Manchester School Board asks for homework relief
The Committee on Curriculum and Instruction is considering a new policy that would require teachers limit summer assignments, reduce the amount of homework given during school vacations and better communicate with other teachers about their homework loads when unusually large assignments are given to a class.
The committee agreed to have Assistant Superintendent of Schools Michael Tursi take another look at the policy and adjust the language to address concerns about summer homework and requiring teachers to coordinate homework assignments.
The issue was first raised by committee member John Avard, who said he has both seen with his own children and heard from other parents that students are given hefty workloads during vacations. This is especially a problem in upper-level high school classes, known as Level 4 and Advanced Placement classes.
Avard said one of his children was given a 600-page book to read over winter break and a 400-page book to read during a one-week vacation later in the year.
'They spend their entire vacation doing homework,' said Avard. 'When do they get a mental break?'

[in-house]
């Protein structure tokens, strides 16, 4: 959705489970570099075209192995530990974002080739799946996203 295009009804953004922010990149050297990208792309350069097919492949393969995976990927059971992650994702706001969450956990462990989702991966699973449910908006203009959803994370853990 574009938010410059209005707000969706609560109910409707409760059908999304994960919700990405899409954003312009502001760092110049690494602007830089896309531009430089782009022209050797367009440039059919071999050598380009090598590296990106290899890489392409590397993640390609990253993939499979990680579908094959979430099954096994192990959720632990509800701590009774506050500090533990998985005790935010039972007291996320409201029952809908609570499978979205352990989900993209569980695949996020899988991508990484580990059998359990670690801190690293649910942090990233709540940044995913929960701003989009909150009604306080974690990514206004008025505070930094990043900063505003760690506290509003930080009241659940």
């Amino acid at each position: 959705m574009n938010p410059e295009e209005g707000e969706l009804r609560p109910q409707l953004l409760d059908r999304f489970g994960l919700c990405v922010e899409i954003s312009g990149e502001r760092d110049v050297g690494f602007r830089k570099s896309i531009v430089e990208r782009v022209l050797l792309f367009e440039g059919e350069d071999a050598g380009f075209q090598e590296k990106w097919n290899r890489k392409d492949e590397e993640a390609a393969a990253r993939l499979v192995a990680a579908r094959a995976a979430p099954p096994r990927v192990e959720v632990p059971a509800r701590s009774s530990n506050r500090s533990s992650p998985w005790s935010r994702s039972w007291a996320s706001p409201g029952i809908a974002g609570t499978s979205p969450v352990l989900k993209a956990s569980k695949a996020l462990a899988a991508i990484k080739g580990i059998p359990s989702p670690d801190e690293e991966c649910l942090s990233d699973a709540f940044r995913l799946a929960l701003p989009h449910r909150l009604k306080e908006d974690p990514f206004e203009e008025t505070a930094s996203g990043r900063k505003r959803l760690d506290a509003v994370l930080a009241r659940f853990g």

Avard also argued that giving large assignments during vacations hampers the student's ability to go on trips, for school or with family, or work at a job.
'We have students really going above and beyond. They have the work ethic. That's why they are in level 4 classes but they are being made to feel they are being punished because they don't have the vacations their friends have,' said Avard.
Avard and others also worried that excessive homework hinders a family's ability to take trips, visit family or simply spend time together. Committee member Debra Gagnon Langton said it's OK for teachers to advise students before vacation of work coming up so they can get a jump start but did not favor requiring lengthy assignments.
'To mandate things like that may put a child or family in predicament,' she said. 'They can't take a family vacation and that adds a lot of stress.'
Avard said he would even support a ban on assigning homework to be done during vacation weeks.
'I wouldn't go to the full extent of no homework,' said Tursi. 'I think teachers should have the flexibility to give students assignments over the summer, but I agree there should be a limited amount.'
Committee member Sarah Ambrogi agreed, saying teachers in Advanced Placement classes have a lot of material to cover before the May test for college credit and summer is an opportunity to get a jump on it.
Note: Earlier versions of this story contained a misspelling in the headline.